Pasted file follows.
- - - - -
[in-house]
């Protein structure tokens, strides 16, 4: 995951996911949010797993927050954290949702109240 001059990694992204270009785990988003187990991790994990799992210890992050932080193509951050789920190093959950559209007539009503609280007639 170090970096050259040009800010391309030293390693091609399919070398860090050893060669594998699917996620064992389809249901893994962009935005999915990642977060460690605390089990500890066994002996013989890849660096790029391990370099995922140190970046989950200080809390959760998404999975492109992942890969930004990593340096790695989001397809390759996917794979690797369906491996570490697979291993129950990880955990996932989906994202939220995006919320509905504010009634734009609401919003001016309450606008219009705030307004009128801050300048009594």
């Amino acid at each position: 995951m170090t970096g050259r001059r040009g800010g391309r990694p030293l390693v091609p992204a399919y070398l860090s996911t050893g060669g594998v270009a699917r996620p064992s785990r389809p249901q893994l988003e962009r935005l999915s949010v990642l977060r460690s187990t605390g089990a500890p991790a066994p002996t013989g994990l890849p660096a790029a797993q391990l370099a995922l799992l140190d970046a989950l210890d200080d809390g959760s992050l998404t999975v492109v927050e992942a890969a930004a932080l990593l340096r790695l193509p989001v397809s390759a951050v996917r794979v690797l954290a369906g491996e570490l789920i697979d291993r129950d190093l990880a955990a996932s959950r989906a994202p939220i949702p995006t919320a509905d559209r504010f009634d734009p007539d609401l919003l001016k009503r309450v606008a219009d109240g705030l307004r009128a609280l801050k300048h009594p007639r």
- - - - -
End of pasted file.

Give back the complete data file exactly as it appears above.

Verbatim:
[in-house]
């Protein structure tokens, strides 16, 4: 995951996911949010797993927050954290949702109240 001059990694992204270009785990988003187990991790994990799992210890992050932080193509951050789920190093959950559209007539009503609280007639 170090970096050259040009800010391309030293390693091609399919070398860090050893060669594998699917996620064992389809249901893994962009935005999915990642977060460690605390089990500890066994002996013989890849660096790029391990370099995922140190970046989950200080809390959760998404999975492109992942890969930004990593340096790695989001397809390759996917794979690797369906491996570490697979291993129950990880955990996932989906994202939220995006919320509905504010009634734009609401919003001016309450606008219009705030307004009128801050300048009594």
């Amino acid at each position: 995951m170090t970096g050259r001059r040009g800010g391309r990694p030293l390693v091609p992204a399919y070398l860090s996911t050893g060669g594998v270009a699917r996620p064992s785990r389809p249901q893994l988003e962009r935005l999915s949010v990642l977060r460690s187990t605390g089990a500890p991790a066994p002996t013989g994990l890849p660096a790029a797993q391990l370099a995922l799992l140190d970046a989950l210890d200080d809390g959760s992050l998404t999975v492109v927050e992942a890969a930004a932080l990593l340096r790695l193509p989001v397809s390759a951050v996917r794979v690797l954290a369906g491996e570490l789920i697979d291993r129950d190093l990880a955990a996932s959950r989906a994202p939220i949702p995006t919320a509905d559209r504010f009634d734009p007539d609401l919003l001016k009503r309450v606008a219009d109240g705030l307004r009128a609280l801050k300048h009594p007639r």